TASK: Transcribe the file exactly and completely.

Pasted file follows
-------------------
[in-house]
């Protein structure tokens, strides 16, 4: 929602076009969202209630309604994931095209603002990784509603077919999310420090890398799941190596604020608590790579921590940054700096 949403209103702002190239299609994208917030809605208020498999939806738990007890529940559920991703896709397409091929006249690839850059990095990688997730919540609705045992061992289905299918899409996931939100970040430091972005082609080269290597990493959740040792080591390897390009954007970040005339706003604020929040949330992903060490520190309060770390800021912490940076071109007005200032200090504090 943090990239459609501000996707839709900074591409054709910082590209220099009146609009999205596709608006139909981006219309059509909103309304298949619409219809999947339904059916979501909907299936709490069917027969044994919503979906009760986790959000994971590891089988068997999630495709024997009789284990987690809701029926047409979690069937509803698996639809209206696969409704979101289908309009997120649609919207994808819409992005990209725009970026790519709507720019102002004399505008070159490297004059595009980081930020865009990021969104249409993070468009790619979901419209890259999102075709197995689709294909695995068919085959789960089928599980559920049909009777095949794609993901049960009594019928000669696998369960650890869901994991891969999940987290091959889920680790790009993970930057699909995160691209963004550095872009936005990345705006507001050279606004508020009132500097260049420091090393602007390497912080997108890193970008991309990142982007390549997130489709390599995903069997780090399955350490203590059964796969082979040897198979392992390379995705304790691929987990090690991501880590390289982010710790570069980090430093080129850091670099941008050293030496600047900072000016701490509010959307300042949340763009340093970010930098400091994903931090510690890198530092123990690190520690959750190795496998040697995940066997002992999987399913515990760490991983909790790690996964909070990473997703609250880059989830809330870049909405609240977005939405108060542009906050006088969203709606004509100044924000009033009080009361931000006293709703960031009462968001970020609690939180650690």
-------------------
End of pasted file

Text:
[in-house]
């Protein structure tokens, strides 16, 4: 929602076009969202209630309604994931095209603002990784509603077919999310420090890398799941190596604020608590790579921590940054700096 949403209103702002190239299609994208917030809605208020498999939806738990007890529940559920991703896709397409091929006249690839850059990095990688997730919540609705045992061992289905299918899409996931939100970040430091972005082609080269290597990493959740040792080591390897390009954007970040005339706003604020929040949330992903060490520190309060770390800021912490940076071109007005200032200090504090 943090990239459609501000996707839709900074591409054709910082590209220099009146609009999205596709608006139909981006219309059509909103309304298949619409219809999947339904059916979501909907299936709490069917027969044994919503979906009760986790959000994971590891089988068997999630495709024997009789284990987690809701029926047409979690069937509803698996639809209206696969409704979101289908309009997120649609919207994808819409992005990209725009970026790519709507720019102002004399505008070159490297004059595009980081930020865009990021969104249409993070468009790619979901419209890259999102075709197995689709294909695995068919085959789960089928599980559920049909009777095949794609993901049960009594019928000669696998369960650890869901994991891969999940987290091959889920680790790009993970930057699909995160691209963004550095872009936005990345705006507001050279606004508020009132500097260049420091090393602007390497912080997108890193970008991309990142982007390549997130489709390599995903069997780090399955350490203590059964796969082979040897198979392992390379995705304790691929987990090690991501880590390289982010710790570069980090430093080129850091670099941008050293030496600047900072000016701490509010959307300042949340763009340093970010930098400091994903931090510690890198530092123990690190520690959750190795496998040697995940066997002992999987399913515990760490991983909790790690996964909070990473997703609250880059989830809330870049909405609240977005939405108060542009906050006088969203709606004509100044924000009033009080009361931000006293709703960031009462968001970020609690939180650690």